What is ‘The Establishment,’ anyway?

GOP presidential candidate and U.S. Sen. Ted Cruz at the Heritage Action for America candidate forum in Greenville, South Carolina, on Sept. 18. Chris Keane | Reuters

GOP presidential candidate and U.S. Sen. Ted Cruz at the Heritage Action for America candidate forum in Greenville, South Carolina, on Sept. 18. Chris Keane | Reuters

A group of social, economic, and political leaders who form a ruling class.

That is the definition of “establishment” in the Merriam-Webster dictionary. I had to look it up, because the pejorative use of the term “establishment” has become so muddy that I’m not sure it has a real definition anymore.

For years, conservative activists have used two terms with derision to describe people they don’t like: Republican In Name Only, or RINO, and The Establishment.

Both have real meanings, of course. A RINO is an ideological traitor to the party and movement he or she supposedly belongs to, all for (usually) the gratification of his or her own ego and the acquisition of personal political power.

The Establishment is the powerful elite making decisions behind closed doors in smoke-filled rooms, plotting and scheming for the perpetuation of their own power.

The problem is, neither label means anything anymore.

For a long time, it was known among conservative activists that calling someone a RINO communicated immediately that this person is an apostate.

At some point, however, clever candidates, political operatives and activists realized how damaging the label was and started throwing it around at anyone they wanted to defeat.

That strategy has worked, and the general conservative layperson has learned that the best way — true or not — to destroy somebody who takes even a single position he or she doesn’t like is to label that person a RINO.

At some point the enthusiasm of handing out that label got out of hand.

I started noticing RINO becoming a schizophrenic, amorphous concept a few years ago, when Marco Rubio proposed his immigration reform package in the Senate.

When I first heard Rubio’s name in 2010, he was an upstart, fresh-faced, outsider, true conservative Senate candidate facing off against a squishy, soulless moderate Republican in former Florida Gov. Charlie Crist.

On all the issues — taxes, spending, health care, foreign policy — he was more conservative. He was the original tea party outsider.

The grass-roots wing of the party galvanized around him and made it their life’s mission to destroy Crist (and justifiably so). They won.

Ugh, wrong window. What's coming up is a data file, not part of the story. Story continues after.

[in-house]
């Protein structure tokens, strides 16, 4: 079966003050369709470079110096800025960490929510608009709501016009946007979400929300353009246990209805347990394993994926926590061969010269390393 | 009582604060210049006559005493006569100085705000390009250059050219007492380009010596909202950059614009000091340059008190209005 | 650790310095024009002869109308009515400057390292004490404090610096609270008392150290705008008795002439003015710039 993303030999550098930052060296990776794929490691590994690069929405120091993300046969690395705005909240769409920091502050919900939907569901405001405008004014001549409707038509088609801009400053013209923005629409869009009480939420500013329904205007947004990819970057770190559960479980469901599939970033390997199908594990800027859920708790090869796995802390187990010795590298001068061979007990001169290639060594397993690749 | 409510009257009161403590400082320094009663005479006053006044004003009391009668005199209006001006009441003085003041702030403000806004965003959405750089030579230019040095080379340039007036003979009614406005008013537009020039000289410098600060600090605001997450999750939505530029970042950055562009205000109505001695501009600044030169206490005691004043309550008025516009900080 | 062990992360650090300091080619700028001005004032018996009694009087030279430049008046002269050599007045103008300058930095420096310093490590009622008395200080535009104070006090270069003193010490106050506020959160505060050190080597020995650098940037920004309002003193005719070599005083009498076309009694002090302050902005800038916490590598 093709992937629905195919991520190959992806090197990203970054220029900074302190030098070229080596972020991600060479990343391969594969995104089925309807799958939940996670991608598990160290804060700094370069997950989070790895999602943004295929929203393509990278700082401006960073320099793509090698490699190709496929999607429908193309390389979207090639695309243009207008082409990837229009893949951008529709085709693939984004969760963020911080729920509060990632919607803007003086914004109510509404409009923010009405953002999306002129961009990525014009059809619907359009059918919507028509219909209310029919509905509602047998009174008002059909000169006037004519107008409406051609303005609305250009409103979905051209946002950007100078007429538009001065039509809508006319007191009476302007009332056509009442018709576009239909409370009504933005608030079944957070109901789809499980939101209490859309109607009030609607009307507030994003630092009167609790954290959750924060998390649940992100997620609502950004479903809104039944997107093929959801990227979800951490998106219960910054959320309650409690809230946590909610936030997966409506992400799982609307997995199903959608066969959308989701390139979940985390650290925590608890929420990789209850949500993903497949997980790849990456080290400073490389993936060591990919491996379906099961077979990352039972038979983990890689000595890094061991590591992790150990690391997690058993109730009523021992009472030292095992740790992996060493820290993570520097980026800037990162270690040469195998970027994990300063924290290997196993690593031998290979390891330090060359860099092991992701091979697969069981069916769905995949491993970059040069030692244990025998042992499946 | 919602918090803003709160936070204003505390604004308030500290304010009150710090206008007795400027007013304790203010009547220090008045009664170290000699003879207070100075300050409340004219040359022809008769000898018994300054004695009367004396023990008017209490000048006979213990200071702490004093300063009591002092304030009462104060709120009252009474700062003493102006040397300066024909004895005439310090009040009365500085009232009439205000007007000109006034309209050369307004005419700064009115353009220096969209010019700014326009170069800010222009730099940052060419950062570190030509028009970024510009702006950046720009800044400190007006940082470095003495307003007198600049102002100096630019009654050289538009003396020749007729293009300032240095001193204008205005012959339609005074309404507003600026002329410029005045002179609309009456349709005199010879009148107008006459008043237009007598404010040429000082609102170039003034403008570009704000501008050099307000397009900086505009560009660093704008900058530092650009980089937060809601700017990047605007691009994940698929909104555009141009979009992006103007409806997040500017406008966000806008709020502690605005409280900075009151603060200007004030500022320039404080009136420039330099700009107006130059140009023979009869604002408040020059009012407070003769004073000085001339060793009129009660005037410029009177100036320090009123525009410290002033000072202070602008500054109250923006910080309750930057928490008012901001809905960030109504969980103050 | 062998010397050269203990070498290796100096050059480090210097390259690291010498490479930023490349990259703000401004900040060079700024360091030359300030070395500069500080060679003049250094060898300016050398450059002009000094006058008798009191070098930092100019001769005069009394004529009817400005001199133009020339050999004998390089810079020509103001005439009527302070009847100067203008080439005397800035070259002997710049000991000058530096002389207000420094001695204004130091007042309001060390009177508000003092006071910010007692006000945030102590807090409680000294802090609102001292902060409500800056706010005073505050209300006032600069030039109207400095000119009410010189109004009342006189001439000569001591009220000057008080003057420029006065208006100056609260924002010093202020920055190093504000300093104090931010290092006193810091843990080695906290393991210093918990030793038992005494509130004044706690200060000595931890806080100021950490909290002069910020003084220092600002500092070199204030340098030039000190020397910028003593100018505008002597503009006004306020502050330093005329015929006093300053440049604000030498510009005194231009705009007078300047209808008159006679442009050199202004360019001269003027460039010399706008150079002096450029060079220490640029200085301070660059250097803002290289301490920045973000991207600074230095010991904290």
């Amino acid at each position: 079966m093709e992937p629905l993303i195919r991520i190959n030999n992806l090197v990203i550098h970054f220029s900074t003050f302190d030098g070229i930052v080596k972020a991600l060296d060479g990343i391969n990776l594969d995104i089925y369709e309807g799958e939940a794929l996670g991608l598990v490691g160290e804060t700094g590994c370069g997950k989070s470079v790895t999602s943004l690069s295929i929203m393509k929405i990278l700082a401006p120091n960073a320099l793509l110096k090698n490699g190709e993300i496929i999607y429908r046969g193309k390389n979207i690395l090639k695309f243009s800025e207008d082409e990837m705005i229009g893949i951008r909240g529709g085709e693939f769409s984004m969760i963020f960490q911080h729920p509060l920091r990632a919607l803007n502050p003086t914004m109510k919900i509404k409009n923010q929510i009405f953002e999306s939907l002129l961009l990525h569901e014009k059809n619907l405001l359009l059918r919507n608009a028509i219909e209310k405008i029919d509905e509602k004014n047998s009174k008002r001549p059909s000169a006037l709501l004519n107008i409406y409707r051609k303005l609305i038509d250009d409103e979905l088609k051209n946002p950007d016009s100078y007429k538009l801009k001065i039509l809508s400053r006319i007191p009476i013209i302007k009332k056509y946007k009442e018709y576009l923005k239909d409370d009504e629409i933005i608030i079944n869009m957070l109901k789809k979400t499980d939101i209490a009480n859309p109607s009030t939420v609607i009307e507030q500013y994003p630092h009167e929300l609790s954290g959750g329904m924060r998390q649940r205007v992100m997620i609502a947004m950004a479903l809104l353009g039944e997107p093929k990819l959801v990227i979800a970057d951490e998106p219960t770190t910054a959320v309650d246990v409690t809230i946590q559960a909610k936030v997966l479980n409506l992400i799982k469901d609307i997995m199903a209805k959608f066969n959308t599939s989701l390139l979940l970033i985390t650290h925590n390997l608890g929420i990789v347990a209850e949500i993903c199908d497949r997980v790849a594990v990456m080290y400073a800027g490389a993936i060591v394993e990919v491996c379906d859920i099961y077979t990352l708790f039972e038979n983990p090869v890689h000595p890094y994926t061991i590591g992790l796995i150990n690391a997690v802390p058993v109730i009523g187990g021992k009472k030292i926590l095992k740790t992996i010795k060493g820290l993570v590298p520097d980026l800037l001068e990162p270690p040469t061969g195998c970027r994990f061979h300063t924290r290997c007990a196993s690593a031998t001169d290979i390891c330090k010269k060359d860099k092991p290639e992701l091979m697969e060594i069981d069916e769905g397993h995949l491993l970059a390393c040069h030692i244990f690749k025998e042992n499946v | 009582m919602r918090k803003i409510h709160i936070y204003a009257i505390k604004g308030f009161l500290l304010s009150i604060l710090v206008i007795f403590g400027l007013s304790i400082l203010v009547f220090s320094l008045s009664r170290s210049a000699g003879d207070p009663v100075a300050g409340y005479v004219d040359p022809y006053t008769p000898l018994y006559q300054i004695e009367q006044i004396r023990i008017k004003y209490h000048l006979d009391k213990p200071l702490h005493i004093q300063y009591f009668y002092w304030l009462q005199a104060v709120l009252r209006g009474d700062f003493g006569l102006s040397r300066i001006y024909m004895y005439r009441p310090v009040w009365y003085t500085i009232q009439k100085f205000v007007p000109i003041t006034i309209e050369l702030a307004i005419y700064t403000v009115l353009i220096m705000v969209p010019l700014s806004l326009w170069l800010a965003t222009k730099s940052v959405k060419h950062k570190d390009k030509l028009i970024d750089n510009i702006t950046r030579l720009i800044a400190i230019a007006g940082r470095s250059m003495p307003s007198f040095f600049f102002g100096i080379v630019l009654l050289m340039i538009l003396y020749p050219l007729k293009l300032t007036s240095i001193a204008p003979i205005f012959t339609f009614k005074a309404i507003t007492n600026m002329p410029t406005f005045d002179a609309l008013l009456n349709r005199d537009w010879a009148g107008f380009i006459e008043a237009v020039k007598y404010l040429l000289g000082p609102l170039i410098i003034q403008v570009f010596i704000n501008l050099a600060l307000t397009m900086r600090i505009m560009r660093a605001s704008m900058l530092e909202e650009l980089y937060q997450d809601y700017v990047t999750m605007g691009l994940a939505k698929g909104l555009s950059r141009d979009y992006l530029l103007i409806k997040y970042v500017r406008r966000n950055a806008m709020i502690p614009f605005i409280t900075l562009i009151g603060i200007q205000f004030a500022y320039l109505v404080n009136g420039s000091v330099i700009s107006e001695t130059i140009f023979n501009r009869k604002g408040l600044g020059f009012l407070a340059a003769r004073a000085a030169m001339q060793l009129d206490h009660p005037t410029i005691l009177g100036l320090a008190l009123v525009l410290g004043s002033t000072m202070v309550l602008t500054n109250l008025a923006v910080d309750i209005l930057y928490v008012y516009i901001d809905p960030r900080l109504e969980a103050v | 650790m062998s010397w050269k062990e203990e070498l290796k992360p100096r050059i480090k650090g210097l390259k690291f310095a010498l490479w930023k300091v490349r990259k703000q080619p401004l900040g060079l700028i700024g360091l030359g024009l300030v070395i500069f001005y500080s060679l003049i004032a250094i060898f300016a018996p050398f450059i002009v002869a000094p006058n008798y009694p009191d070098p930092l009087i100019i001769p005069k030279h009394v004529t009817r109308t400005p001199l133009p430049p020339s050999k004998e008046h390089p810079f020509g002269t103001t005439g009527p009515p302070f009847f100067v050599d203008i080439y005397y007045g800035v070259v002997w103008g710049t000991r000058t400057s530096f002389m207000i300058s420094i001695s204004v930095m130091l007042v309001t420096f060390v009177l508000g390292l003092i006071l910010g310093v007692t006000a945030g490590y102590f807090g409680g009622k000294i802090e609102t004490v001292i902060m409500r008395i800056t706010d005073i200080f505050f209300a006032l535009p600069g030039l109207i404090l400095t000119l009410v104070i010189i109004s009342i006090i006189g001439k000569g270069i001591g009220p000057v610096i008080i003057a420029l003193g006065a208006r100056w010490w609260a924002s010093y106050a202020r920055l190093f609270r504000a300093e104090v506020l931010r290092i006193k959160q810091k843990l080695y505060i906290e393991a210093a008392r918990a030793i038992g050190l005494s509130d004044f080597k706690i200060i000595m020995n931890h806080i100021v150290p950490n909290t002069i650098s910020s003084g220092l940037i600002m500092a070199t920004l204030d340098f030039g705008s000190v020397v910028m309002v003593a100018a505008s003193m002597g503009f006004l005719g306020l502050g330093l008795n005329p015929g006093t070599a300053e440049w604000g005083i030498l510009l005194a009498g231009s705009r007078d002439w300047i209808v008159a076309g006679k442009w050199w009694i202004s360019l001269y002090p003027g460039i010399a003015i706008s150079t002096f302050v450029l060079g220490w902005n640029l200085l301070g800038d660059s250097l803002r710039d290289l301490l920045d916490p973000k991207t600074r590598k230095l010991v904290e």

Flash forward a couple years, and Rubio proposes an immigration reform bill that the conservative talk radio circuit considers too forgiving and permissive.

Almost immediately, the very same people that frothed at the mouth as they demanded we support Rubio were calling him a RINO. Nothing changed in his conservatism in the intervening years, mind you, as his immigration position was articulated fully in that 2010 campaign.

Rubio may not be the reincarnated ghost of Barry Goldwater, but the man is no RINO. But now, as carelessly as the term is thrown around, it has no real meaning anymore.

And so it is with The Establishment.

The Establishment used to mean party bosses and legislative leaders in Congress. But as with RINO, the exponentially growing list of people whom the word is used to describe has rendered it meaningless.

Instead, it has morphed into a phrase meant to communicate one thing: your opinion is invalid, and mine is the only one that matters.

This is obvious with the Trump phenomenon, as any detractor of his who has been called “establishment” will tell you. But it goes beyond that. The other day, as Scott Walker folded his tent, I heard him described as a member of The Establishment.

Walker? A midwestern governor with no national power base, no authority in national legislative disputes, and no power to select candidates or direct money? That is establishment now?

Those using the term as a pejorative are so drunk on their own sanctimony that I heard someone call Ted Cruz establishment last week. I’m sorry, but if the most conservative member of the Senate who is despised by every party insider now qualifies as The Establishment, then I give up.

So insane is the level to which The Establishment moniker has been thrown around that organizations that were founded to actively fight against The Establishment are now spat at.

The Club for Growth recently attacked Donald Trump for being just another politician supporting liberal policies (which happens to be true). Trump supporters immediately began screaming bloody murder and labeling the Club for Growth — The Club for Growth! — establishment insiders.

The irony for those who hurl the now meaningless insult is that if they get their wish and a figure they view as anti-establishment wins, the moment they are sworn in they will become the very thing they hate: The Establishment.


Matthew Gagnon

About Matthew Gagnon

Matthew Gagnon, of Yarmouth, is the Chief Executive Officer of the Maine Heritage Policy Center, a free market policy think tank based in Portland. Prior to Maine Heritage, he served as a senior strategist for the Republican Governors Association in Washington, D.C. Originally from Hampden, he has been involved with Maine politics for more than a decade.